George Gershwin had just finished a concert in Cincinnati when an elegant lady came back stage with a songbook for him to autograph. Her name was Beatrice Horchow. They got to chat- ting and Gershwin told Horchow that he would be taking a train to Chicago sometime after midnight. As it was now only ten o’clock, Gershwin had some time to fill. “You can come to my house,” Horchow offered, “we live near the train station.” And so he did. There Gershwin played selections from his signature repertoire on the woman’s piano, awakening her six-year-old son who was sleeping upstairs. The young Roger Horchow was used to hearing his mother play Chopin or Bach, but the music now rising up from the family’s piano sounded completely different. He snuck downstairs and marveled as one of America’s most celebrated musicians played a private concert right there in his living room. Little did the boy know at the time that this chance encounter would prove instrumental in his life.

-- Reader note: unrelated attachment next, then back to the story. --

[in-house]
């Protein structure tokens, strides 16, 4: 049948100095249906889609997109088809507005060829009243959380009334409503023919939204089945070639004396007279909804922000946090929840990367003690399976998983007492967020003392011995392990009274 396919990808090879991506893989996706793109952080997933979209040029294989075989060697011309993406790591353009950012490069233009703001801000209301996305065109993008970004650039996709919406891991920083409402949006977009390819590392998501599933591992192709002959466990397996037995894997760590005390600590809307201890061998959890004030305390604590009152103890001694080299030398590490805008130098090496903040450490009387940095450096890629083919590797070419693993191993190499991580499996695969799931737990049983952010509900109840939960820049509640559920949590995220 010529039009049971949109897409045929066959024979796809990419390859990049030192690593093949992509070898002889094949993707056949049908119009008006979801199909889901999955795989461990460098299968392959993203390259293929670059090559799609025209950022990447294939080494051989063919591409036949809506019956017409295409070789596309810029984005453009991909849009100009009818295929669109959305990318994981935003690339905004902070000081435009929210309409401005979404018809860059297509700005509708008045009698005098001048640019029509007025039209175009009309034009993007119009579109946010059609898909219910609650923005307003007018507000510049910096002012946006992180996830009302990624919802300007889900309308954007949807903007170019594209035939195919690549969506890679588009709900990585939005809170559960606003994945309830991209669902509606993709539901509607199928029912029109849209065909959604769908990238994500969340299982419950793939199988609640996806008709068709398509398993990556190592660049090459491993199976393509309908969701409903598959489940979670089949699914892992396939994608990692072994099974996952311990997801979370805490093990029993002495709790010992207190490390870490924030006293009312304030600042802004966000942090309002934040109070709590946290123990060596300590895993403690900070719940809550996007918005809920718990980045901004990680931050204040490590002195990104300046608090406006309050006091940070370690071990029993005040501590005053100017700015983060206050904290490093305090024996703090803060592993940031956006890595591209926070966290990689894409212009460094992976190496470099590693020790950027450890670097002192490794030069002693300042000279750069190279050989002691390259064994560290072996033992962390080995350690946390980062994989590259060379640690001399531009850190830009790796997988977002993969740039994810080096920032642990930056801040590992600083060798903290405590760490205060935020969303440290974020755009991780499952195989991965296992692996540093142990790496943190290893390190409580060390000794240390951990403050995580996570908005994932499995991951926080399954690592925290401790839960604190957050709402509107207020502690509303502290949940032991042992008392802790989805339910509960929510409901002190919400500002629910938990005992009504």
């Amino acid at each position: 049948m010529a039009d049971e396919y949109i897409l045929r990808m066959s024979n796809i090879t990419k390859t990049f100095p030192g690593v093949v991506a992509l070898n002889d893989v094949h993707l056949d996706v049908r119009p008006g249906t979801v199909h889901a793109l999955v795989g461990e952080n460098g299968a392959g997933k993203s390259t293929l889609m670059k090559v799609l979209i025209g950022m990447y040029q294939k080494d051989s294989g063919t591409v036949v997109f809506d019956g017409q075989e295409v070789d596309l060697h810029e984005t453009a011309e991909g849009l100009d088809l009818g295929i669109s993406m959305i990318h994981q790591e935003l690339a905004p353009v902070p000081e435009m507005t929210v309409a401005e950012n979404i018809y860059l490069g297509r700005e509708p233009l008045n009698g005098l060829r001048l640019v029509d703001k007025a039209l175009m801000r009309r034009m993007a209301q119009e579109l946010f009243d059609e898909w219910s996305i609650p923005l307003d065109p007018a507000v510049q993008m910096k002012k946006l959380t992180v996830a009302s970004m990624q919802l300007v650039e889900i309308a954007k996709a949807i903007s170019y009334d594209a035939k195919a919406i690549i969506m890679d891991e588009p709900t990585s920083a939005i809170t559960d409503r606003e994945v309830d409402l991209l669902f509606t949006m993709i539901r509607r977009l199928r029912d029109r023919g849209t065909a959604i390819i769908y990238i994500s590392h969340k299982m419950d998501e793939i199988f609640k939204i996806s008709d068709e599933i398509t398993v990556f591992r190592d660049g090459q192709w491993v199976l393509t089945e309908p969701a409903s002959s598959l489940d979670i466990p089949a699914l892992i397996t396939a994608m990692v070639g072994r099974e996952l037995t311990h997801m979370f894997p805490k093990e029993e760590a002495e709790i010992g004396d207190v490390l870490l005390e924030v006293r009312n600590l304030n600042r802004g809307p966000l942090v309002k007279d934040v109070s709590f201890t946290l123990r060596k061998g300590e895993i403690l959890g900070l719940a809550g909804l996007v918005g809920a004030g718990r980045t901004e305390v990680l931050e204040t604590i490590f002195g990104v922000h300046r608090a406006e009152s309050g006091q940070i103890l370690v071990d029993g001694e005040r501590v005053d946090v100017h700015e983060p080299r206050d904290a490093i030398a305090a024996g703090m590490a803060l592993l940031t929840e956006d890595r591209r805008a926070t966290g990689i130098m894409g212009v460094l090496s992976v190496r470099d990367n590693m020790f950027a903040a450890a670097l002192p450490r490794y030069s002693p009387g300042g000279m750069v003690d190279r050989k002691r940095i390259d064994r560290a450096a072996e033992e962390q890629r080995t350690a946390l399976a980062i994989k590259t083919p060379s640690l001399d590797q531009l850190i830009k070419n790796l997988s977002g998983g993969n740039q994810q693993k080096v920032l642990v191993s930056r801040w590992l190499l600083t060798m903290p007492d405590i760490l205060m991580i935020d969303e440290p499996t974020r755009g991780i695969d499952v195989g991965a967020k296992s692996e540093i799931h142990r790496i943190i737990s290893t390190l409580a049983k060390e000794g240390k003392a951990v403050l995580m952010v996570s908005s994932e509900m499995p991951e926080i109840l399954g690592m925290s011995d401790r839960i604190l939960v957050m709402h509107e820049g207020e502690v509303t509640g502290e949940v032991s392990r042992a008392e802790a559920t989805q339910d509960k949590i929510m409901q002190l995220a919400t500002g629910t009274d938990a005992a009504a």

Eighty years later, Roger Horchow is a Tony Award-winning Broadway producer, with many other credits to his name. He’s a Yale grad, a Korean War veteran, an entrepreneur, an author of three books, an occasional film actor, a father of three, and a grandfather of five. As a Broadway producer, his latest endeavor is the revival of Annie, which closes this January after 487 performances and a Tony nomination. Yet when asked how he would best describe himself, Roger Horchow responds with perfect comedic timing: “Old.”

We’re sitting in the living room of his home on Cliff Road, where the Horchows have spent thirty-nine summers on Nantucket. An all-white, upright piano stands in the far right corner of the room, playbills are framed on the walls, toys and trinkets sit on individual shelves, and there is a plate of wax spaghetti on the coffee table. Everything is perfectly appointed and tastefully placed, which should come as no surprise considering Roger Horchow was once the arbiter of taste for hundreds of millions of